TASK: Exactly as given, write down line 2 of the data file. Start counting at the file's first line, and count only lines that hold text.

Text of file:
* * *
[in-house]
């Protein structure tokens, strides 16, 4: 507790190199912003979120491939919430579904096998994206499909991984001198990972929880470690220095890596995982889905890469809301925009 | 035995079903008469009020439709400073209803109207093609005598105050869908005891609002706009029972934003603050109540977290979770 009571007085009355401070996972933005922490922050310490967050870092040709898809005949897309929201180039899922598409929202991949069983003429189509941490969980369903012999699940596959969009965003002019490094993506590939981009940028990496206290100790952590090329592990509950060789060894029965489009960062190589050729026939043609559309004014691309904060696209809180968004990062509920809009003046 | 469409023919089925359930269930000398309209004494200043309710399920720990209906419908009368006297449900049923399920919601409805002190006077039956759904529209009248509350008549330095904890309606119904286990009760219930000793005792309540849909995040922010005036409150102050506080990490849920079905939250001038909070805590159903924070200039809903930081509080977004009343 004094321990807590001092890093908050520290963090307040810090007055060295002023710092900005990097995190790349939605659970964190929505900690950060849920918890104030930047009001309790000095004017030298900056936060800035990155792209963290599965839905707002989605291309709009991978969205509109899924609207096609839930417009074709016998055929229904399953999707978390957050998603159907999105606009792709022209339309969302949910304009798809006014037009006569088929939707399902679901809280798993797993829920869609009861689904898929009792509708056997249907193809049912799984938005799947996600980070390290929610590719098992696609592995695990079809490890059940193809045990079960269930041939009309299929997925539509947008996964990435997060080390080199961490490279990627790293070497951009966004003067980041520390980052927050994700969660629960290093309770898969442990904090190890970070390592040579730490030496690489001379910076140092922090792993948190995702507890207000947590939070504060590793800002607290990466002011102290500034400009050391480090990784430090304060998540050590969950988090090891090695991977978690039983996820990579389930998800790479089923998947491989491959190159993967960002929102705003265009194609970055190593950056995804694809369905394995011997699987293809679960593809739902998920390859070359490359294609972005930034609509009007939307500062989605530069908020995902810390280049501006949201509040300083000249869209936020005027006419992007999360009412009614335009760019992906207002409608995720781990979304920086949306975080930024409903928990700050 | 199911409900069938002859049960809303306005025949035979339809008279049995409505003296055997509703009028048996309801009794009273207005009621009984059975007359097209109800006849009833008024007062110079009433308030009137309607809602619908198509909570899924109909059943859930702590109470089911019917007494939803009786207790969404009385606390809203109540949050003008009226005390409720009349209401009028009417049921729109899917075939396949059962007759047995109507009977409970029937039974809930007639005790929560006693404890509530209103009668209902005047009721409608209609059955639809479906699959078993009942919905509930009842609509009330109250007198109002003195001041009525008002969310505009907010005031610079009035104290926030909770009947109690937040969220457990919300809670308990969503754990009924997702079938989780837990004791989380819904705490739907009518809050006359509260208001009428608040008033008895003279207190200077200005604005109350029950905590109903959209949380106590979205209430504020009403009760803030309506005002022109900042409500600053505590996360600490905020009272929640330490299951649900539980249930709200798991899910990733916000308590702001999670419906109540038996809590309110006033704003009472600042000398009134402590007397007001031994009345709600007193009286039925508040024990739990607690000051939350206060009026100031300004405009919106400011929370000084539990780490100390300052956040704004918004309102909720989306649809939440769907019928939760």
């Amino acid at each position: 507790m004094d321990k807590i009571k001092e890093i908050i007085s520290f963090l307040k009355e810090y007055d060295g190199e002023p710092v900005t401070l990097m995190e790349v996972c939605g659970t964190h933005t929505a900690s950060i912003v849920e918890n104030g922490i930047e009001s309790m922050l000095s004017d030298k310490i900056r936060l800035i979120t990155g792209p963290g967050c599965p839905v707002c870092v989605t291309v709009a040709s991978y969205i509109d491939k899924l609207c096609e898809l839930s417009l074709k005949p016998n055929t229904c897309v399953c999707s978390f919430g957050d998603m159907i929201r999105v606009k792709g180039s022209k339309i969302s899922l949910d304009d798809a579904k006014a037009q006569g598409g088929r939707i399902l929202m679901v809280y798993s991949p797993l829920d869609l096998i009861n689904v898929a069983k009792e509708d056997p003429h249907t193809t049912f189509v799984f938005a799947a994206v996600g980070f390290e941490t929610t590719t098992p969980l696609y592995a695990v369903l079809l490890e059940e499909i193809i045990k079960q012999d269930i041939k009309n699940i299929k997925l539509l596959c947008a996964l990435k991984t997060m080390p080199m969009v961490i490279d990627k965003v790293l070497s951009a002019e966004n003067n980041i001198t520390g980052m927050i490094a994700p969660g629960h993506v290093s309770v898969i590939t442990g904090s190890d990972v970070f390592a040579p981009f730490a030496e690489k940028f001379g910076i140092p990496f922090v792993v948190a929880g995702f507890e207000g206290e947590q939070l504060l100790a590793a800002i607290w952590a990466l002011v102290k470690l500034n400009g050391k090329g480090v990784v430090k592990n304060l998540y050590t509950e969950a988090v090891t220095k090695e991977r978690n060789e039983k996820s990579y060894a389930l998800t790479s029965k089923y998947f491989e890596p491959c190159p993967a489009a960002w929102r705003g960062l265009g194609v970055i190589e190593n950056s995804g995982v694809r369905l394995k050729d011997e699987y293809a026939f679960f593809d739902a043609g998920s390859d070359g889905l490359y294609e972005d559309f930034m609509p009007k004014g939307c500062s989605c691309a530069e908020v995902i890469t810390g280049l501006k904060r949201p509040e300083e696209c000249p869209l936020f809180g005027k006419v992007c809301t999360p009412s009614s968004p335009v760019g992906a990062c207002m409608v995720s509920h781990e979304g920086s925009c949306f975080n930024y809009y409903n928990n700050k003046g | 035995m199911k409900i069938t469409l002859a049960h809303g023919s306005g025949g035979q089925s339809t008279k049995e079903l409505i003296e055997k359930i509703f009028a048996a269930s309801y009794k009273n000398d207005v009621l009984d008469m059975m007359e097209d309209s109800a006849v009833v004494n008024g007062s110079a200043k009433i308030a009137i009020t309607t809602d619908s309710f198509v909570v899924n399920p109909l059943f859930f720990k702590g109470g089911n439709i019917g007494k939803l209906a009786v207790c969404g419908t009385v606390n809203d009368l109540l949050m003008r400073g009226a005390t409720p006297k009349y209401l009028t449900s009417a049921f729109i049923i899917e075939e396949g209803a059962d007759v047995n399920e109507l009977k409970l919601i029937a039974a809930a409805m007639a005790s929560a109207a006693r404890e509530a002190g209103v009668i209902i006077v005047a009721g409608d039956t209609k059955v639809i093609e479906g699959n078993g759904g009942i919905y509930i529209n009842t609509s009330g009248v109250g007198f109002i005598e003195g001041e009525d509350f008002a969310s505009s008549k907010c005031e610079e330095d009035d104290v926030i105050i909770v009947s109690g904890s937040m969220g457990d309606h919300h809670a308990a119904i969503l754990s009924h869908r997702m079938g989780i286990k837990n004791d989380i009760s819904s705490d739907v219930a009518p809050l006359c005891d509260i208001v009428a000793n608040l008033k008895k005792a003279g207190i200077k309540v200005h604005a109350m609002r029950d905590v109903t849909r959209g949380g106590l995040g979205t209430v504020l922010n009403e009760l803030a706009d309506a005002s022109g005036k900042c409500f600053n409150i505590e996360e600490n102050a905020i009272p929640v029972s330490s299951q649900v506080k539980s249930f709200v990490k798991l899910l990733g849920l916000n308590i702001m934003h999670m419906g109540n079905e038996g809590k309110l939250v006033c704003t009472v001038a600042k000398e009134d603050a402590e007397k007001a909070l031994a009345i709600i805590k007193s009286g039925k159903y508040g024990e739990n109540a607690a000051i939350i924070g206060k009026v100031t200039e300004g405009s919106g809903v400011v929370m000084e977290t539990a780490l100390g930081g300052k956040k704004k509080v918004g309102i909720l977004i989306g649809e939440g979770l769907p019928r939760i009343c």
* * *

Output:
């Protein structure tokens, strides 16, 4: 507790190199912003979120491939919430579904096998994206499909991984001198990972929880470690220095890596995982889905890469809301925009 | 035995079903008469009020439709400073209803109207093609005598105050869908005891609002706009029972934003603050109540977290979770 009571007085009355401070996972933005922490922050310490967050870092040709898809005949897309929201180039899922598409929202991949069983003429189509941490969980369903012999699940596959969009965003002019490094993506590939981009940028990496206290100790952590090329592990509950060789060894029965489009960062190589050729026939043609559309004014691309904060696209809180968004990062509920809009003046 | 469409023919089925359930269930000398309209004494200043309710399920720990209906419908009368006297449900049923399920919601409805002190006077039956759904529209009248509350008549330095904890309606119904286990009760219930000793005792309540849909995040922010005036409150102050506080990490849920079905939250001038909070805590159903924070200039809903930081509080977004009343 004094321990807590001092890093908050520290963090307040810090007055060295002023710092900005990097995190790349939605659970964190929505900690950060849920918890104030930047009001309790000095004017030298900056936060800035990155792209963290599965839905707002989605291309709009991978969205509109899924609207096609839930417009074709016998055929229904399953999707978390957050998603159907999105606009792709022209339309969302949910304009798809006014037009006569088929939707399902679901809280798993797993829920869609009861689904898929009792509708056997249907193809049912799984938005799947996600980070390290929610590719098992696609592995695990079809490890059940193809045990079960269930041939009309299929997925539509947008996964990435997060080390080199961490490279990627790293070497951009966004003067980041520390980052927050994700969660629960290093309770898969442990904090190890970070390592040579730490030496690489001379910076140092922090792993948190995702507890207000947590939070504060590793800002607290990466002011102290500034400009050391480090990784430090304060998540050590969950988090090891090695991977978690039983996820990579389930998800790479089923998947491989491959190159993967960002929102705003265009194609970055190593950056995804694809369905394995011997699987293809679960593809739902998920390859070359490359294609972005930034609509009007939307500062989605530069908020995902810390280049501006949201509040300083000249869209936020005027006419992007999360009412009614335009760019992906207002409608995720781990979304920086949306975080930024409903928990700050 | 199911409900069938002859049960809303306005025949035979339809008279049995409505003296055997509703009028048996309801009794009273207005009621009984059975007359097209109800006849009833008024007062110079009433308030009137309607809602619908198509909570899924109909059943859930702590109470089911019917007494939803009786207790969404009385606390809203109540949050003008009226005390409720009349209401009028009417049921729109899917075939396949059962007759047995109507009977409970029937039974809930007639005790929560006693404890509530209103009668209902005047009721409608209609059955639809479906699959078993009942919905509930009842609509009330109250007198109002003195001041009525008002969310505009907010005031610079009035104290926030909770009947109690937040969220457990919300809670308990969503754990009924997702079938989780837990004791989380819904705490739907009518809050006359509260208001009428608040008033008895003279207190200077200005604005109350029950905590109903959209949380106590979205209430504020009403009760803030309506005002022109900042409500600053505590996360600490905020009272929640330490299951649900539980249930709200798991899910990733916000308590702001999670419906109540038996809590309110006033704003009472600042000398009134402590007397007001031994009345709600007193009286039925508040024990739990607690000051939350206060009026100031300004405009919106400011929370000084539990780490100390300052956040704004918004309102909720989306649809939440769907019928939760």